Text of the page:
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October 23, 2008
By Alix Cirac
The Associated Students of the University of Nevada (ASUN) and community organizations joined together on Wednesday to raise awareness about personal safety during the “Guarded by the Pack” safety rally. ASUN President Eli Reilly said that this is the time for the campus community to join together and remind everyone that safety comes first.
Karena Carpenter, a 21-year-old civil engineering major said she appreciated the fact that campus was having the rally. “It’s really cool,” she said.
“Raising awareness about the different things we can do to keep ourselves safe is the most important thing.” Tables lined the Knowledge Center lawn and were cluttered with informational brochures, pamphlets and free gear like safety whistles and “Guarded by the Pack” wristbands. There were games to play such as Safety Plinko, Safety Tic-Tac-Toe and a beanbag toss that featured safety themes such as how to avoid dating violence, sexual harassment and stalking. In front of the tables, safety statistics printed on paper were taped to the ground in a spiral pattern and used for a cakewalk. Alphie, the Wolf Pack mascot, attended as well. The University of Nevada Police Department displayed the Rape Aggression Defense (RAD) suit which is used for optional simulations during RAD training programs. According to police officer John Martinez, 90-95 percent of females enrolled in the training use the opportunity to test their new-found defense skills on the police officers dressed in the RAD suit.
Alysha Carpenter, from the family-owned Scotland Yard Spy Shop sat in front of a table full of colorful weapons. She helped students learn about all of the self-defense items that are legal to carry in Nevada, including tasers, pepper spray, keychain-alarms and keychain-protection devices.
“When we were invited here, we jumped at the chance,” Carpenter said. “We are always happy to help people learn how to stay safe. Why not be protected?” Lauren Denison, from the Bring Bri Justice Foundation noted that having a safety rally on campus was important. “It’s one of the best things,” Denison said. “There are a lot of new, young people here this semester, and it’s their first time away from home.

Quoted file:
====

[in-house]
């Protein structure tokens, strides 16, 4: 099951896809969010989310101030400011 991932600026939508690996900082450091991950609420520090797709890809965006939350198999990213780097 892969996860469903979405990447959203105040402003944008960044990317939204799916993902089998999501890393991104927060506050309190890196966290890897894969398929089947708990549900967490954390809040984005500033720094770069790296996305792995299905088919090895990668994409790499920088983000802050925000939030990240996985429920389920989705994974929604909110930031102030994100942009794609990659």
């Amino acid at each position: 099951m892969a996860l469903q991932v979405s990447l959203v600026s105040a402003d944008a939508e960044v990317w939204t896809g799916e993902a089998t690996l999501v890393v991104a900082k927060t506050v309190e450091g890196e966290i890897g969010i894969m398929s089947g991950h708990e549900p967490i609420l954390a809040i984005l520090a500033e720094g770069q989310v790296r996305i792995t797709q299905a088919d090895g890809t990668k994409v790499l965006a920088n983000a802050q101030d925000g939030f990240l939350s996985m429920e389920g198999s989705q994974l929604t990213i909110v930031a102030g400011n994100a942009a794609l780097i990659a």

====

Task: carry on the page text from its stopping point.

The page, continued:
We’re just here to spread the word to be safe and diligent about safety. “You don’t have to come from a place of fear, but just be aware.” This is one of other safety rallies planned this year, said Sally Morgan, director of Student Conduct. Organizers were able to learn a lot and they received positive feedback about the format. Future rallies will feature similar organizations and are also planned to include a safety pledge that students, faculty and community members can sign to show their dedication to keeping themselves and others safe.
Campus Escort, a free service provided by ASUN, will soon be changing hours from 7 p.m. to starting at 5 p.m. with service until 1 a.m. Sunday through Wednesday and until 3 a.m. Thursday through Saturday. They are scheduled to switch Nov. 2 with Daylight Savings Time, but may start sooner depending on how early it starts to get dark, said director Monica Thompson.
For more information, students, faculty and staff may contact the attending University organizations: Police Services (775) 784-4013, ASUN Flipside (775) 784-6589, Personal Safety and Sexual Assault Prevention (775) 784-6828, Campus Escort Service (775) 784-6341, Student Life Services (775) 784-1471 and the Counseling Services office (775) 784-4648. Community organizations included: Scotland Yard Spy Shop (775) 323-3232, Nevada Urban Indians (775) 788-7600, Nevada Coalition Against Sexual Violence (775) 355-2220, Join Together Northern Nevada (775) 324-7557, and the Bring Bri Justice Foundation (775) 329-7788.